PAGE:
There has always been a stigma in China that the diplomas from the vocational education systems are less valuable compared to those bachelor’s degrees, thus parents in China are reluctant to send children to such colleges. For the purpose of changing the public impression about vocational education, the Plan will gradually transform a slew of academic universities by 2022 into vocational education schools, and under the new “one plus X” certificate system, alongside a bachelor’s degree, students will also be awarded a number of occupational certificates that indicate the levels of their vocational skills. In addition, the Plan requires that 50 high-level vocational schools also be in place by 2020, with 150 leading majors that cover a wide range of industries. The enterprises are also welcomed to run vocational schools and offer high-quality programs, and we expect that relevant market access rules on operating vocational schools will be reformed accordingly in the future.

Hopefully, the ratio of demand and supply for skilled workers will get balanced after the implementation of the Plan.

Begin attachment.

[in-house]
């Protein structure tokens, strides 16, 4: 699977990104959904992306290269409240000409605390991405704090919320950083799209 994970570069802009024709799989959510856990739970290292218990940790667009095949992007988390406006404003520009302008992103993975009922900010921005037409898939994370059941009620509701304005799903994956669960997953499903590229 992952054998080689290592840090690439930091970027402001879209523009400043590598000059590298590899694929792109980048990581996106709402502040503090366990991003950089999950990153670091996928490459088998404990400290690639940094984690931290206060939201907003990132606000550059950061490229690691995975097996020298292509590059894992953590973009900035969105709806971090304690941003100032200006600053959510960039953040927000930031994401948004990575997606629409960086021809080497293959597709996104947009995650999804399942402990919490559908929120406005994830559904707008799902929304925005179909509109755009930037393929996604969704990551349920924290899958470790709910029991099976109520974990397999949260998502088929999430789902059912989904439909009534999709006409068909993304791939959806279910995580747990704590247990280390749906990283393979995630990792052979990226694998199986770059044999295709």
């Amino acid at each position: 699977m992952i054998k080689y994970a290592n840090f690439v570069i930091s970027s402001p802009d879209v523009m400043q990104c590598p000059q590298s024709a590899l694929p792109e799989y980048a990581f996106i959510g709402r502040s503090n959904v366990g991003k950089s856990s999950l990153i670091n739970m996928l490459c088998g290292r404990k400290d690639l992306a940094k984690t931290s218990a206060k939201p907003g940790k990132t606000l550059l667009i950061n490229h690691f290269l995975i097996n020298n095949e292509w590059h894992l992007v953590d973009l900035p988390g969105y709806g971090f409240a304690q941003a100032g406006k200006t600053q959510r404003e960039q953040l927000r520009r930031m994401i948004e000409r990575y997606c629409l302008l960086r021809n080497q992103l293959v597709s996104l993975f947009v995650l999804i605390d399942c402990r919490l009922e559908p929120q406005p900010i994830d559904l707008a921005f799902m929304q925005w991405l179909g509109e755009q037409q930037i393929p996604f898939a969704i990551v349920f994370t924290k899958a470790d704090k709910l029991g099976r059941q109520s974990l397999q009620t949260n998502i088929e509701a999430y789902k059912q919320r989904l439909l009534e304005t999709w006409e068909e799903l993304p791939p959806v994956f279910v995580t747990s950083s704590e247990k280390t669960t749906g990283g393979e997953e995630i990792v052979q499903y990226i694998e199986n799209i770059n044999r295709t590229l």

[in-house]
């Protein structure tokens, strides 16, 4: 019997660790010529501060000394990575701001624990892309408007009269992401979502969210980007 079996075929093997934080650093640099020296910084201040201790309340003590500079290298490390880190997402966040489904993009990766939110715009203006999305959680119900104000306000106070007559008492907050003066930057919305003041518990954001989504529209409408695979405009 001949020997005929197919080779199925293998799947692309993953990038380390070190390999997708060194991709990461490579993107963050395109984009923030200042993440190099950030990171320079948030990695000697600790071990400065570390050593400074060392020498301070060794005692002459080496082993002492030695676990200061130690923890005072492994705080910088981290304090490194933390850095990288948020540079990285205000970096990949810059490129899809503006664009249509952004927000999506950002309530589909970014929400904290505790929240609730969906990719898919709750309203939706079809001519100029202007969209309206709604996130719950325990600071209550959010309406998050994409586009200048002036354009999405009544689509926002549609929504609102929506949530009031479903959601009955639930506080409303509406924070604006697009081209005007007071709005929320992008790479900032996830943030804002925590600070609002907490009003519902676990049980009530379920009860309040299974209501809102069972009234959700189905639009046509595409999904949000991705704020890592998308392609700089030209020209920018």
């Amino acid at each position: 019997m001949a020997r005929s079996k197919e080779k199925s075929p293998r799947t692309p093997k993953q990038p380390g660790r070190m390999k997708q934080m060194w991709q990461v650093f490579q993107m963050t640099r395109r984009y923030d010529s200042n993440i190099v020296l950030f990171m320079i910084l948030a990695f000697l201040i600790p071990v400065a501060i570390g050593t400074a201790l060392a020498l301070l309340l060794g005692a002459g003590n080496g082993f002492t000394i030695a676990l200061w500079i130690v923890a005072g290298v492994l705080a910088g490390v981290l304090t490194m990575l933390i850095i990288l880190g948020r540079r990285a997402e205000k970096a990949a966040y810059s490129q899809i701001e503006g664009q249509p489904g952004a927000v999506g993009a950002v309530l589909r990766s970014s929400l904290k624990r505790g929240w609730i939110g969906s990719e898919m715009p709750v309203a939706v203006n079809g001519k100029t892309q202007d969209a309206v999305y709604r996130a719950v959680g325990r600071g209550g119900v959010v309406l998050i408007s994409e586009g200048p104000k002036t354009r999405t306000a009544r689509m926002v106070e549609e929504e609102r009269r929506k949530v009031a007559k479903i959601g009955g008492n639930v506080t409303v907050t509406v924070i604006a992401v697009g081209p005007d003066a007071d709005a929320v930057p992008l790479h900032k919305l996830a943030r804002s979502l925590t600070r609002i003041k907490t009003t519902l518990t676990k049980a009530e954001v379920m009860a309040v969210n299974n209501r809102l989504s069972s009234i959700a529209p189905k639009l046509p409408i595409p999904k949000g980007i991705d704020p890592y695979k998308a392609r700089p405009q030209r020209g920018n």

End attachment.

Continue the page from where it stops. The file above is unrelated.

SAMR Advocates Third-party Assessment in Fair Competition Examination

The State Administration for Market Regulation (« SAMR ») has recently issued the Implementing Guide to Third-party Assessment in the Fair Competition Examination (the « Guide ») which has taken effect immediately from the date of issuance and will remain valid for three years.

According to PRC Anti-Monopoly Law, administrative authorities shall not abuse their administrative power to eliminate or restrict competition, and a fair competition examination system shall be established. Specifically, policymaking authorities need to conduct reviews to ensure fair competition while designing policies relating to business activities of market players, such as the market entry, industry development, tendering and bidding, government procurement, etc.

The Guide makes clear the definition of “third-party assessment agency” that it refers to a disinterested agency with relevant professional qualifications, including universities, research institutions, specialized consulting companies, etc. The Guide stipulates that third-party assessment agencies can be introduced when relevant policy-making authority is doing fair competition examination. In addition, according to the Guide, when involved with reviewing proposed policy, the third-party agencies are encouraged to play its role in the examination work. Furthermore, the Guide marks the difference on specific requirement for assessment emphasis in respect of different reviewed materials.